The Book of Proverbs throughout warns us against negative words and the power of the tongue.

  • Gossip (Prov.26:20)

“Without wood a fire goes out; without a gossip a quarrel dies down.”

  • Slander (Prov.10:18)

“Whoever conceals hatred with lying lips and spreads slander is a fool.”

  • Lies (Prov.12:22)

“The LORD detests lying lips, but he delights in people who are trustworthy.”

  • Deceit (Prov.14:5)

“An honest witness does not deceive, but a false witness pours out lies.”

  • Angry words (Prov.15:1)

“A gentle answer turns away wrath, but a harsh word stirs up anger.”

  • Demeaning words (Prov.15:4)

“The soothing tongue is a tree of life, but a perverse tongue crushes the spirit.”


Should we anathematize the positive confession movement that has infiltrated some Churches? Yes, but we should also consider our brothers and sisters that have been caught up in these teachings and biblically help them to understand the underlining dangers of this teaching. I see far too many individuals that will instead point a finger but not give a hand. We should be Biblical in our approach when we look at this teaching, but equally patient when we speak to people that have been led astray. I dearly hope this article will encourage you and bless you. I have made a YouTube video about this topic that you can view here.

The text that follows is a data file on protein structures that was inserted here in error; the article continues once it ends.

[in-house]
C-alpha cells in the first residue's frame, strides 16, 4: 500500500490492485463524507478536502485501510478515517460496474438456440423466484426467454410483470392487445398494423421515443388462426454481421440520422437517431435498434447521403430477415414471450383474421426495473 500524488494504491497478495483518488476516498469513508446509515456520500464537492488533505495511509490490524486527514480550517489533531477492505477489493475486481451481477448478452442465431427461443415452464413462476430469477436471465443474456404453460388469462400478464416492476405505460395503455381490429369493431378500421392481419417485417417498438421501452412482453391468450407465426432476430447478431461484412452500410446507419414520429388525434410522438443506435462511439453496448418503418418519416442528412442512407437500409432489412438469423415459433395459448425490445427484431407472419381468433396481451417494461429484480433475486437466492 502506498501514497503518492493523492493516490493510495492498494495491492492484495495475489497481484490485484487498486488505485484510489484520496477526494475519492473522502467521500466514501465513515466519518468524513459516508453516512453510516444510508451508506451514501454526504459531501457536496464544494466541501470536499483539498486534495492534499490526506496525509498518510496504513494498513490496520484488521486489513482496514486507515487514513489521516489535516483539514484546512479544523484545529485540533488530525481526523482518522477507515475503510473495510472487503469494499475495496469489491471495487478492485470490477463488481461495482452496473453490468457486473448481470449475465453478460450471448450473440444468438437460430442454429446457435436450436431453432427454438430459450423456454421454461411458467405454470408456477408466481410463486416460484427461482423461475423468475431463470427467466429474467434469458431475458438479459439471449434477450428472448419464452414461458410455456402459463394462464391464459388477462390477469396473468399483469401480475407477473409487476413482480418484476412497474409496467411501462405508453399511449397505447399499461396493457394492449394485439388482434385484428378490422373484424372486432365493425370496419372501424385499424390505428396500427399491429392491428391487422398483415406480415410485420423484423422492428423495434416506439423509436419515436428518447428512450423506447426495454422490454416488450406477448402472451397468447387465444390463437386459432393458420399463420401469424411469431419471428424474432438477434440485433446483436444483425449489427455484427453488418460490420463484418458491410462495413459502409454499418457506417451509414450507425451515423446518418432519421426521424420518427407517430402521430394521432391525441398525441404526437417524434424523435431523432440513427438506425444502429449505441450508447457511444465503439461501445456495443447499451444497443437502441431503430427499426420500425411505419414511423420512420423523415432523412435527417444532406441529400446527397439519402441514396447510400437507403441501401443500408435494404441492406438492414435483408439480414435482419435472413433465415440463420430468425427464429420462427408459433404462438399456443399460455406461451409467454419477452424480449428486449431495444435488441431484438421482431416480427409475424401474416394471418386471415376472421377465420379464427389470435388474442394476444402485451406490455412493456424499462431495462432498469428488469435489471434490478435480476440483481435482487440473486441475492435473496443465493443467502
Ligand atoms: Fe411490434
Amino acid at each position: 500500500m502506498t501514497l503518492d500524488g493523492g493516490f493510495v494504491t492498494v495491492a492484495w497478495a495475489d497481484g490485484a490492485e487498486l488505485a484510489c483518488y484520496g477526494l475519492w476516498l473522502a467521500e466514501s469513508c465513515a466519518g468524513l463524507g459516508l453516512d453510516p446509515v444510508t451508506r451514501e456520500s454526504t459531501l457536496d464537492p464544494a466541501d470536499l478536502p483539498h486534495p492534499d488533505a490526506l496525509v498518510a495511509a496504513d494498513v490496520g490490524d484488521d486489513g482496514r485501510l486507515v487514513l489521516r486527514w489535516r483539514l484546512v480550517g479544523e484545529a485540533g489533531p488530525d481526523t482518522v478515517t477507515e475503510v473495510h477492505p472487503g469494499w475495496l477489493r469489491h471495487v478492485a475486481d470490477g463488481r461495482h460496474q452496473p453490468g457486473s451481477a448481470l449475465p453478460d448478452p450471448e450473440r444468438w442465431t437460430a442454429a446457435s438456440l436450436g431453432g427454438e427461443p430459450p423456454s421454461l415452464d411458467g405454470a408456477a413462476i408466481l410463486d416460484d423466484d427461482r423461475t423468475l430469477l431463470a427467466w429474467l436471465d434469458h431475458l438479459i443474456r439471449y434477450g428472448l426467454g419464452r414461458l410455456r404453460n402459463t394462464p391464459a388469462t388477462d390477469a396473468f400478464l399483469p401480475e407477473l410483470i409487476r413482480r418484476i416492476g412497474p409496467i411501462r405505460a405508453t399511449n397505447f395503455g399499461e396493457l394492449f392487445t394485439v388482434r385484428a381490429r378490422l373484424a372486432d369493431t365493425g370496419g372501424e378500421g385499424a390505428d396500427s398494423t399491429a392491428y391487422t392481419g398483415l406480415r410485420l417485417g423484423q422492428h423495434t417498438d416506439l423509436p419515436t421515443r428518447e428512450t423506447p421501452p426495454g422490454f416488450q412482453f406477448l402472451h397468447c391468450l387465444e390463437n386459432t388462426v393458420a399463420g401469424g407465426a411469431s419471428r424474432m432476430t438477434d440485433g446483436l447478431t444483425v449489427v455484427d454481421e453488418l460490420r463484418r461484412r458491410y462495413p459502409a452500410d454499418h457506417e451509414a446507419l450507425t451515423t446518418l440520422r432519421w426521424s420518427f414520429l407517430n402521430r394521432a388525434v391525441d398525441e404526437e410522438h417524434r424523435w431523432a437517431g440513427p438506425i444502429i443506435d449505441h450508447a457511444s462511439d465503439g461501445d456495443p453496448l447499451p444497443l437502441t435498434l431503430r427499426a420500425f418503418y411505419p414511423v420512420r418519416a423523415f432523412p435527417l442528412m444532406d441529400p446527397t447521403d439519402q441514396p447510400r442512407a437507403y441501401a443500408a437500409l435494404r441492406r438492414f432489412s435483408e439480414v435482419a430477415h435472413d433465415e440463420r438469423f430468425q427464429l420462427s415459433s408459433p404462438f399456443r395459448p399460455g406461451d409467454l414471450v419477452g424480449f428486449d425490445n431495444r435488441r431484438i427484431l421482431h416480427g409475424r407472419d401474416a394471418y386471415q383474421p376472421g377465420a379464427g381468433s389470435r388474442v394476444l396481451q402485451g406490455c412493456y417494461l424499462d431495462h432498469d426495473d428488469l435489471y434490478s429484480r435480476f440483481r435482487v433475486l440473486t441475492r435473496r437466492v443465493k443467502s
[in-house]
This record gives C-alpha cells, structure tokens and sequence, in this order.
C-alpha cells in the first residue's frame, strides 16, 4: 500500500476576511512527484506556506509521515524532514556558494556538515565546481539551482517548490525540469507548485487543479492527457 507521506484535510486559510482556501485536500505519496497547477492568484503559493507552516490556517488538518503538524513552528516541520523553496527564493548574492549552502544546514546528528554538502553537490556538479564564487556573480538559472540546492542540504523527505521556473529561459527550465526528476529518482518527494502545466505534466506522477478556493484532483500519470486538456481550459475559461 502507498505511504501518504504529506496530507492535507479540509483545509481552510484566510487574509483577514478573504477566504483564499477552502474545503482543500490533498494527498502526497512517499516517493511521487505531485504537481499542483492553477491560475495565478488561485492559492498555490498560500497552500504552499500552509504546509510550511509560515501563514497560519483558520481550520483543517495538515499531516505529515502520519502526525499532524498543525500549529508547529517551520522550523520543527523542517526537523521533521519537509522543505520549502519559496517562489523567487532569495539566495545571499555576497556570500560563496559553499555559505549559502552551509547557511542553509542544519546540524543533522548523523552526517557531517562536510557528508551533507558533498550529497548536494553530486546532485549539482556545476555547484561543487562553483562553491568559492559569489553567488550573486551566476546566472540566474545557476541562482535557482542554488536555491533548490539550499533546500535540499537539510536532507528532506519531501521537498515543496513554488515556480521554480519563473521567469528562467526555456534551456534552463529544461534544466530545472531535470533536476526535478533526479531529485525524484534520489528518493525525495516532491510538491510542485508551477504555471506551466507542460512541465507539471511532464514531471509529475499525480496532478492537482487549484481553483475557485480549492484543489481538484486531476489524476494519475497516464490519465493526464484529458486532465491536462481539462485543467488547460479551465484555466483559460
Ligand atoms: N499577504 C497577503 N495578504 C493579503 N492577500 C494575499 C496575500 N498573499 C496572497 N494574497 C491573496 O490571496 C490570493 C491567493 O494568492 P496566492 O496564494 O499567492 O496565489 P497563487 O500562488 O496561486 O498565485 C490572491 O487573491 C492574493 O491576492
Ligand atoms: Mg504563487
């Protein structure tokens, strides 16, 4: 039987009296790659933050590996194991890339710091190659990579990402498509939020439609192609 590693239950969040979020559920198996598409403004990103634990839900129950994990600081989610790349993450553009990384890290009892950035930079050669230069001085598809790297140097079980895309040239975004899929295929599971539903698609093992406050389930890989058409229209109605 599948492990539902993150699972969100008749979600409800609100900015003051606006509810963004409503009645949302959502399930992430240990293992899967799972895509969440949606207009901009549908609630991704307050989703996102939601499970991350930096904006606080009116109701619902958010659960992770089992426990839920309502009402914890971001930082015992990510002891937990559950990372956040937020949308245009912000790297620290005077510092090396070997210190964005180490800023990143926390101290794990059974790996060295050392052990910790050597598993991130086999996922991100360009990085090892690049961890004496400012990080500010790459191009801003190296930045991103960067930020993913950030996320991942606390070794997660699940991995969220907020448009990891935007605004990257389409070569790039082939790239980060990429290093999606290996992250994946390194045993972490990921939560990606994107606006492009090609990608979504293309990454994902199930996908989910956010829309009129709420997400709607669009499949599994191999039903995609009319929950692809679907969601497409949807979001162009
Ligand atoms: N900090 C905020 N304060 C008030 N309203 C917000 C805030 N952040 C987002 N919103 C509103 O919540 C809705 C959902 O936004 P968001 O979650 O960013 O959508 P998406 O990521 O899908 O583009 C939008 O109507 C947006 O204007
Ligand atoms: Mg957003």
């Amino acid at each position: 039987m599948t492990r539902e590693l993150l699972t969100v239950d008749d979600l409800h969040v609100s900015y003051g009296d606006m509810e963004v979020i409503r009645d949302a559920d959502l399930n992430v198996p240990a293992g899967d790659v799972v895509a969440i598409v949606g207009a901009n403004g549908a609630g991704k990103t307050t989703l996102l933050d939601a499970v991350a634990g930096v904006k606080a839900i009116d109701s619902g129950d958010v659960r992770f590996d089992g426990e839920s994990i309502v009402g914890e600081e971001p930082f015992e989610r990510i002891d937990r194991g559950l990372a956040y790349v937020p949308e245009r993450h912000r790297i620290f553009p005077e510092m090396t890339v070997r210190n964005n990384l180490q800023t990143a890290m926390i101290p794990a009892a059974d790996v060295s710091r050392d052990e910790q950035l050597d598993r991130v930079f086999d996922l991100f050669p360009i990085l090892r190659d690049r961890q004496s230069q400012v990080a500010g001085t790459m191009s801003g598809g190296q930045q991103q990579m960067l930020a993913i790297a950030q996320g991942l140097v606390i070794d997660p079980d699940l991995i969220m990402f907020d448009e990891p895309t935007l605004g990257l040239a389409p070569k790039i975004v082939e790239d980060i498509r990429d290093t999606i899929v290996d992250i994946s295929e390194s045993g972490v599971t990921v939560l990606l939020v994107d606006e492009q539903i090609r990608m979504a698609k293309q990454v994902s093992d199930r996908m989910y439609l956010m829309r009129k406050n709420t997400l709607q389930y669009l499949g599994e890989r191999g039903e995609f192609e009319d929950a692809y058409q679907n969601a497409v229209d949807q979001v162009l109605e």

Pastor Rudolph Boshoff.

Click here for part 1 of this Article.


[1] The Dynamics of Faith, Pg.21-22.

[2] https://chapellibrary.org:8443/pdf/books/hofa.pdf

[3] https://reveds.files.wordpress.com/2008/05/what-we-believe.pdf

[4] https://www.ligonier.org/learn/devotionals/what-is-true-faith/

[5] The heroes of the faith, part 1.

[6] https://www.newsday.co.zw/2017/06/religion-becomes-form-escapism/

[7] https://cmdacanada.org/app/uploads/2019/10/FOCUS-34.2-web.pdf

[8] “What Surprised Jesus,” Christianity Today, 12 September 1994, p. 88.

[9] http://injesus.com/message-archives/church-and-ministry/OrdainedtoSpeak/the-importance-of-prayer-a-letter-from-dr-myles

[10] Understanding the Purpose and Power of Prayer: How to Call Heaven to Earth, Introduction.

[11] Understanding The Purpose And Power Of Prayer.

[12] A Different Gospel, Pg.135.

[13] A Different Gospel, Pg.143.

[14] A Different Gospel, Pg.138.